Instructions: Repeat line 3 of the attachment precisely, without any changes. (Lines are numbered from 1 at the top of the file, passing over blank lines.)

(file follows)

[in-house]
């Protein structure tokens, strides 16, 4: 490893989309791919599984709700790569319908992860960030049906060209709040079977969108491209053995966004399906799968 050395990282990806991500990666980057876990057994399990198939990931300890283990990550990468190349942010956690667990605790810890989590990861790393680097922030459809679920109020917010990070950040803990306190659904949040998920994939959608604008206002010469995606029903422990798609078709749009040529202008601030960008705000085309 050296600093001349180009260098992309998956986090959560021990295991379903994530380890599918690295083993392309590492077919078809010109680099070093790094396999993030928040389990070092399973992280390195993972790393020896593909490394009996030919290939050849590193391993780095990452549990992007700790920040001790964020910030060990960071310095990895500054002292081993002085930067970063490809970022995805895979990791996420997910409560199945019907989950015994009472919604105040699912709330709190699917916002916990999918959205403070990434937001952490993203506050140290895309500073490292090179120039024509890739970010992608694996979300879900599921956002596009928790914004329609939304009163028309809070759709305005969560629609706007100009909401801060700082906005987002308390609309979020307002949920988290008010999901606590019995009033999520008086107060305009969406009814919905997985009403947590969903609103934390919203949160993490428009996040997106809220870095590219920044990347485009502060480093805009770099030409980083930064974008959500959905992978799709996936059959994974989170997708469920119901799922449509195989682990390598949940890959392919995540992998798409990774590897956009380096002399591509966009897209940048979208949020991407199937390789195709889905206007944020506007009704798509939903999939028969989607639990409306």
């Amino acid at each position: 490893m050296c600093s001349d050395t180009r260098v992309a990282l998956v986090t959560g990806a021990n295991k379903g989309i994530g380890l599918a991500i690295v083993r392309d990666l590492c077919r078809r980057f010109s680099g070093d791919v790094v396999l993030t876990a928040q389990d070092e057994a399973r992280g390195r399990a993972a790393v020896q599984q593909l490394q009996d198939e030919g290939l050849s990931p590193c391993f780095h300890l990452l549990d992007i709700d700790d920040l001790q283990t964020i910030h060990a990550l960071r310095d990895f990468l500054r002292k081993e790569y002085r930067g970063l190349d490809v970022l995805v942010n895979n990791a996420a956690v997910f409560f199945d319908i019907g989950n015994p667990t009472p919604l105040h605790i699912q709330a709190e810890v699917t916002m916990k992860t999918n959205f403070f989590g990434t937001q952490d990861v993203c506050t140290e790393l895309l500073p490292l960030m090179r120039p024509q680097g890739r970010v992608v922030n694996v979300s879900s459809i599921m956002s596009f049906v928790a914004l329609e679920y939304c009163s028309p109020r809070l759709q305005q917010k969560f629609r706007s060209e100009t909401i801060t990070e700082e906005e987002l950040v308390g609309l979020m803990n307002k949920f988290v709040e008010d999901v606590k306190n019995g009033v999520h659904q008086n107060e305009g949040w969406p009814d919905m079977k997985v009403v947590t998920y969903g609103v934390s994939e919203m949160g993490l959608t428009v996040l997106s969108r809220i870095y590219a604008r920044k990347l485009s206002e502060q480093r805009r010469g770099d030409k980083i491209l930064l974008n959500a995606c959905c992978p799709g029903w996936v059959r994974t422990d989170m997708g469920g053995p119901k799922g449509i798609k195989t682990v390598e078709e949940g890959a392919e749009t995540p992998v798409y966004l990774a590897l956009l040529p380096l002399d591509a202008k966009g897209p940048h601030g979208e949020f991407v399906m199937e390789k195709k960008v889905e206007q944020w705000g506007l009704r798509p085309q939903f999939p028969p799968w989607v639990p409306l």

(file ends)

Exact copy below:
């Amino acid at each position: 490893m050296c600093s001349d050395t180009r260098v992309a990282l998956v986090t959560g990806a021990n295991k379903g989309i994530g380890l599918a991500i690295v083993r392309d990666l590492c077919r078809r980057f010109s680099g070093d791919v790094v396999l993030t876990a928040q389990d070092e057994a399973r992280g390195r399990a993972a790393v020896q599984q593909l490394q009996d198939e030919g290939l050849s990931p590193c391993f780095h300890l990452l549990d992007i709700d700790d920040l001790q283990t964020i910030h060990a990550l960071r310095d990895f990468l500054r002292k081993e790569y002085r930067g970063l190349d490809v970022l995805v942010n895979n990791a996420a956690v997910f409560f199945d319908i019907g989950n015994p667990t009472p919604l105040h605790i699912q709330a709190e810890v699917t916002m916990k992860t999918n959205f403070f989590g990434t937001q952490d990861v993203c506050t140290e790393l895309l500073p490292l960030m090179r120039p024509q680097g890739r970010v992608v922030n694996v979300s879900s459809i599921m956002s596009f049906v928790a914004l329609e679920y939304c009163s028309p109020r809070l759709q305005q917010k969560f629609r706007s060209e100009t909401i801060t990070e700082e906005e987002l950040v308390g609309l979020m803990n307002k949920f988290v709040e008010d999901v606590k306190n019995g009033v999520h659904q008086n107060e305009g949040w969406p009814d919905m079977k997985v009403v947590t998920y969903g609103v934390s994939e919203m949160g993490l959608t428009v996040l997106s969108r809220i870095y590219a604008r920044k990347l485009s206002e502060q480093r805009r010469g770099d030409k980083i491209l930064l974008n959500a995606c959905c992978p799709g029903w996936v059959r994974t422990d989170m997708g469920g053995p119901k799922g449509i798609k195989t682990v390598e078709e949940g890959a392919e749009t995540p992998v798409y966004l990774a590897l956009l040529p380096l002399d591509a202008k966009g897209p940048h601030g979208e949020f991407v399906m199937e390789k195709k960008v889905e206007q944020w705000g506007l009704r798509p085309q939903f999939p028969p799968w989607v639990p409306l």